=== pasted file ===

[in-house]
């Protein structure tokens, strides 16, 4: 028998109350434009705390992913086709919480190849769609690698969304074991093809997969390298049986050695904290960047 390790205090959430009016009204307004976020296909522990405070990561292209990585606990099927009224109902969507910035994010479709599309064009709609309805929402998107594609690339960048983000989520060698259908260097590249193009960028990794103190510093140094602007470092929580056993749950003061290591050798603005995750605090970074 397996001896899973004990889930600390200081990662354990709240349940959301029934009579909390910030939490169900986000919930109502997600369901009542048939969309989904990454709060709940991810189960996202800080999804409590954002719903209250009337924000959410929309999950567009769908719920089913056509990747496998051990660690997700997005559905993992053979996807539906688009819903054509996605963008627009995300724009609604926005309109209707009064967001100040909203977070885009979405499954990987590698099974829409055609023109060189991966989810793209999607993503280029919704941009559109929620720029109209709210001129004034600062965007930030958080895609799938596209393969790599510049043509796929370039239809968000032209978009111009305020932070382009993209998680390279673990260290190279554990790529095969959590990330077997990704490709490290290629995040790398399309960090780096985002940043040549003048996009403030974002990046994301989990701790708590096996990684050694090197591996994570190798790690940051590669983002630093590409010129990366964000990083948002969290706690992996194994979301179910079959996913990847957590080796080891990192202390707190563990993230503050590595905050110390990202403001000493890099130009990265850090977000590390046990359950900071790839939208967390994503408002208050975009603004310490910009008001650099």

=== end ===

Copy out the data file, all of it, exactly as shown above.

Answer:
[in-house]
């Protein structure tokens, strides 16, 4: 028998109350434009705390992913086709919480190849769609690698969304074991093809997969390298049986050695904290960047 390790205090959430009016009204307004976020296909522990405070990561292209990585606990099927009224109902969507910035994010479709599309064009709609309805929402998107594609690339960048983000989520060698259908260097590249193009960028990794103190510093140094602007470092929580056993749950003061290591050798603005995750605090970074 397996001896899973004990889930600390200081990662354990709240349940959301029934009579909390910030939490169900986000919930109502997600369901009542048939969309989904990454709060709940991810189960996202800080999804409590954002719903209250009337924000959410929309999950567009769908719920089913056509990747496998051990660690997700997005559905993992053979996807539906688009819903054509996605963008627009995300724009609604926005309109209707009064967001100040909203977070885009979405499954990987590698099974829409055609023109060189991966989810793209999607993503280029919704941009559109929620720029109209709210001129004034600062965007930030958080895609799938596209393969790599510049043509796929370039239809968000032209978009111009305020932070382009993209998680390279673990260290190279554990790529095969959590990330077997990704490709490290290629995040790398399309960090780096985002940043040549003048996009403030974002990046994301989990701790708590096996990684050694090197591996994570190798790690940051590669983002630093590409010129990366964000990083948002969290706690992996194994979301179910079959996913990847957590080796080891990192202390707190563990993230503050590595905050110390990202403001000493890099130009990265850090977000590390046990359950900071790839939208967390994503408002208050975009603004310490910009008001650099």